Temporary escape...or redemption?

So many of our youth are confused (actually not only youth….many mature adults as well). WE are in a very deep galus, a very dark spiritual situation where people are looking for happiness from external sources. People are not happy deep inside. People have lost that enthusiasm and simcha that chassidim have always had. Why is that?
I think mostly because we are still in galut, exile!   Jews have had enough of galut. We need redemption.


So what does it mean when we say Pesach is the season of our freedom: zman cheruteinu?  Of course we commemorate leaving Egypt and becoming a free nation. But we know that every Jewish holiday is not just about commemorating the past. Each holiday is applicable on a spiritual level even today.
So what is true freedom?
Each and every one of us has limitations and things that prevent us from serving Hashem with true joy. We have various problems, whether spiritual, material or even within our own personalities. 


​How do we increase in simcha just because adar enters?
The strange thing is that when adar enters, very often we find ourselves challenged by difficult situations, depression, sadness, worry and many problems. Because this is the month where we need to get rid of Amalek. And that requires a fight, a battle. It is a battle against apathy, impurity, negativity: those things that affect our service of Hashem with happiness.
So how do we win that battle? By increasing in happiness. Even if we don’t feel like being happy.


This is a generation where we are very hung up on not depriving our kids of anything.
The friend has a cell phone, our child must have one.
The neighbors daughter is going on birthright, our daughter must go. G-d forbid she should feel left out or deprived.
The cousin has the latest gadget, our son must have it too.
One thing no Jewish parent wants to be “accused “ of by our children is depriving them of what they feel entitled to have.
But is this a proper mentality?
Let’s analyze the results of this mentality.

Exile now and then....

As we learn this weeks Torah portion (and actually the previous portion and the next one as well), we see how much the Jewish people suffered in Egypt and how Moshe, the Redeemer, announced the redemption but then he had to leave Egypt only to return many years later.....but the Jews never despaired of being redeemed even though it certainly could have brought doubt to their minds.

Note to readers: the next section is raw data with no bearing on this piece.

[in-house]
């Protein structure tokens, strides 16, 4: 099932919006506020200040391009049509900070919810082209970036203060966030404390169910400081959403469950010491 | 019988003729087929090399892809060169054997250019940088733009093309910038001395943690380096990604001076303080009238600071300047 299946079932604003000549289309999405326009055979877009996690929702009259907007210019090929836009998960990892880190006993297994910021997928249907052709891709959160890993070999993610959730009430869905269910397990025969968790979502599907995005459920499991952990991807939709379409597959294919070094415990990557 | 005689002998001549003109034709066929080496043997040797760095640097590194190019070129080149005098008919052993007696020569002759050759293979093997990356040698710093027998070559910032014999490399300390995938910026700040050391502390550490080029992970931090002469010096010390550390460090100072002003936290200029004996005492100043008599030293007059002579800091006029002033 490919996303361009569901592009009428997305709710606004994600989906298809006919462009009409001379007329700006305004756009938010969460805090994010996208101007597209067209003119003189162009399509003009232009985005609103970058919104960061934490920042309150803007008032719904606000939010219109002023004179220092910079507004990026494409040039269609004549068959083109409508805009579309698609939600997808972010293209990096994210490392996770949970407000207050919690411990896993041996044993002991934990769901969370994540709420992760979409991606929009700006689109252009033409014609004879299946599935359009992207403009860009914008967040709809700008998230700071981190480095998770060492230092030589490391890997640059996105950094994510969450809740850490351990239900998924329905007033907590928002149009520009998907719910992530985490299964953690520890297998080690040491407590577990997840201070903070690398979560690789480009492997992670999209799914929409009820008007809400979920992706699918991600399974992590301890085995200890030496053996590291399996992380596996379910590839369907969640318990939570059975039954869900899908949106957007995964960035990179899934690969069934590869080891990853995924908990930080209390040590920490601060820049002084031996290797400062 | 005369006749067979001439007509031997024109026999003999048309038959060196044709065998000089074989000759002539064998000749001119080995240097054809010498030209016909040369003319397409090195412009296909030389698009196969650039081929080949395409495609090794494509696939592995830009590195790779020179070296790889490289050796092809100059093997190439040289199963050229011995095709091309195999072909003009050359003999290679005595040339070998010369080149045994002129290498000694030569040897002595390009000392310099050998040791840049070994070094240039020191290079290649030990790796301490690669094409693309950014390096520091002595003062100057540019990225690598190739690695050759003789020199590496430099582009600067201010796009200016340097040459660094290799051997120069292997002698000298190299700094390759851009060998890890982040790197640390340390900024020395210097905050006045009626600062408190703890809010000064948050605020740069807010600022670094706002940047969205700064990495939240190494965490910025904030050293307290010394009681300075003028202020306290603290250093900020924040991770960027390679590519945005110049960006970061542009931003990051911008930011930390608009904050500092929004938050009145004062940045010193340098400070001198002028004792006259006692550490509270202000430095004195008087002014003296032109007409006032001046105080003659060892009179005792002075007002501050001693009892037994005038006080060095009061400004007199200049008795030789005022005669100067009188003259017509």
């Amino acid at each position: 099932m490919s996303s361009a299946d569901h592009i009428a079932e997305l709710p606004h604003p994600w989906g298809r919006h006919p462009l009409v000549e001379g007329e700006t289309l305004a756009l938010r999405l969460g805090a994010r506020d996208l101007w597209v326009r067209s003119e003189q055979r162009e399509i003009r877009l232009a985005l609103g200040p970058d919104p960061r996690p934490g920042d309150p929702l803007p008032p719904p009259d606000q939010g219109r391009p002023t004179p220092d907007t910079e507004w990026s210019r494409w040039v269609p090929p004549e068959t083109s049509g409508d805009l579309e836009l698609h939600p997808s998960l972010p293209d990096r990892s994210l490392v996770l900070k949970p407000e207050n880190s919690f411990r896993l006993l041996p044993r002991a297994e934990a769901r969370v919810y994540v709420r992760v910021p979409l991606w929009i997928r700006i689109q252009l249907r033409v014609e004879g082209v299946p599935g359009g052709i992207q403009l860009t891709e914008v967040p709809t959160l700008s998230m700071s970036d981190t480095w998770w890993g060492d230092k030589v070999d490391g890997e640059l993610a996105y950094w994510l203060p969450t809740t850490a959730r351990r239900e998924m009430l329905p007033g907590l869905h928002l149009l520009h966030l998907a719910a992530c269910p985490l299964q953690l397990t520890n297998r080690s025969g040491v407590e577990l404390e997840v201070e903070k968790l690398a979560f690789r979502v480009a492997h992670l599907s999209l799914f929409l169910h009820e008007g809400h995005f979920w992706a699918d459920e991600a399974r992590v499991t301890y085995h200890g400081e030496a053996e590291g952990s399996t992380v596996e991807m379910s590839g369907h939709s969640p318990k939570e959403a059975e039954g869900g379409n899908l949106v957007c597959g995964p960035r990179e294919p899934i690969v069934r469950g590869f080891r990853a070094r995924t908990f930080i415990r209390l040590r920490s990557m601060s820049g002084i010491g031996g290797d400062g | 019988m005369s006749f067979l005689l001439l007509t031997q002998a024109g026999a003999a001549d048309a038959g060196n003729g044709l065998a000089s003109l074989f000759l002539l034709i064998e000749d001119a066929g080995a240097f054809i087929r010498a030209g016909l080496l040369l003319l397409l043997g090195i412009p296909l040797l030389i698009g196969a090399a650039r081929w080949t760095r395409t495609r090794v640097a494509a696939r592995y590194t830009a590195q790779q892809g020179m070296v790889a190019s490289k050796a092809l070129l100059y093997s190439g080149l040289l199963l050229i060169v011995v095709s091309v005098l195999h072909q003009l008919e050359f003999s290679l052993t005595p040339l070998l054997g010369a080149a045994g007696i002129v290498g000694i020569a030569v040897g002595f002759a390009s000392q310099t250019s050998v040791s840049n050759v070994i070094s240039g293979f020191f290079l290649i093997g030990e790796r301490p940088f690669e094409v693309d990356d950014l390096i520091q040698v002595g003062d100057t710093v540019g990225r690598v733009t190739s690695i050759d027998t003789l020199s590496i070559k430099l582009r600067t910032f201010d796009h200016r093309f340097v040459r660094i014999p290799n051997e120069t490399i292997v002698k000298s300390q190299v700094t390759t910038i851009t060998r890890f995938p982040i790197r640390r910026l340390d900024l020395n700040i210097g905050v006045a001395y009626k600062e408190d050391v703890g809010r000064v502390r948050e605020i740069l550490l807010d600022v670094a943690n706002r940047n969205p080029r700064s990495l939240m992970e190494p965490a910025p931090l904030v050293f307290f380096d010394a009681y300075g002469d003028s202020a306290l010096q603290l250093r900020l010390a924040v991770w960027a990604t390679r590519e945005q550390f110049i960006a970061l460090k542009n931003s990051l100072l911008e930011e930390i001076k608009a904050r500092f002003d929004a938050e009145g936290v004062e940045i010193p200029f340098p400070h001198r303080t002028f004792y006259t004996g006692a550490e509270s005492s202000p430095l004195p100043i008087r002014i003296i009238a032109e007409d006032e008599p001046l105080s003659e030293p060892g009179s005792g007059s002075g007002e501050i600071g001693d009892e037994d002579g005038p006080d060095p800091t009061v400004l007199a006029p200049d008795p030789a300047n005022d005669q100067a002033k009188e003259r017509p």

CHANUKAH....it is all about light. The neshomah is all about light.
But what is it about the chanukah menorah that draws a Jew so strongly? 
We light in total 36 candles over the eight days of Chanukah.
Inside those lights is hidden the light that Hashem created and hid during the first six days of Creation. A light so powerful that it will only be revealed when Moshiach arrives. A  light that explains the suffering all the Jewish people have endured throughout galus.
And that light is what draws every Jewish soul.


This is a syndrome affecting much of our generation.
Many people stand in between, not sure how to look at things, not sure how to relate to many issues facing society.
In the past things were clear:  good was good, right was right, wrong was wrong and evil was evil.
Now things have become blurred. People question what was once clear to everyone. morality is no longer so clear.
People cross red lines. People mix together things and try to make permissible what is clearly forbidden by Torah. 


Well, here we go again: rejoicing. It is all about happiness.  We have many holidays that have a theme of happiness to them: Purim, Pesach, Shavuot, and even Chanukah all celebrate events that lead to great happiness. But on the holiday of Succot we don’t have an event we are celebrating in particular. We are actually celebrating joy itself. Pure, unadulterated joy. True simcha.
When joy is accompanied by an event leading to that joy it is limited to some degree.
But when joy is celebrated just for the sake of the joy itself, it is limitless.


Thanking Hashem for what you have…and what you don’t have.
Jews are always thanking Hashem. We wake up every morning and the first words we utter are modeh ani, thanking Hashem for restoring our souls to us after our sleep.
So we do have this awareness that we need to thank G-d constantly for all the blessings we have, big or small. Just waking up in the morning is a blessing to be thankful for. Just having our own soul restored to us is a blessing, a kindness.   


Why is happiness so difficult to achieve?  We certainly have all heard the advice: focus on the good and on the blessings you have and you will become happy.  That definitely has a profound lesson in it: we do need to focus on our blessings, to acknowledge the good, feel gratitude and be happy. But is that the entire solution?
I see so many people who do appreciate the good they have….but they cannot get past the emotional downs they experience from various problems they may have.

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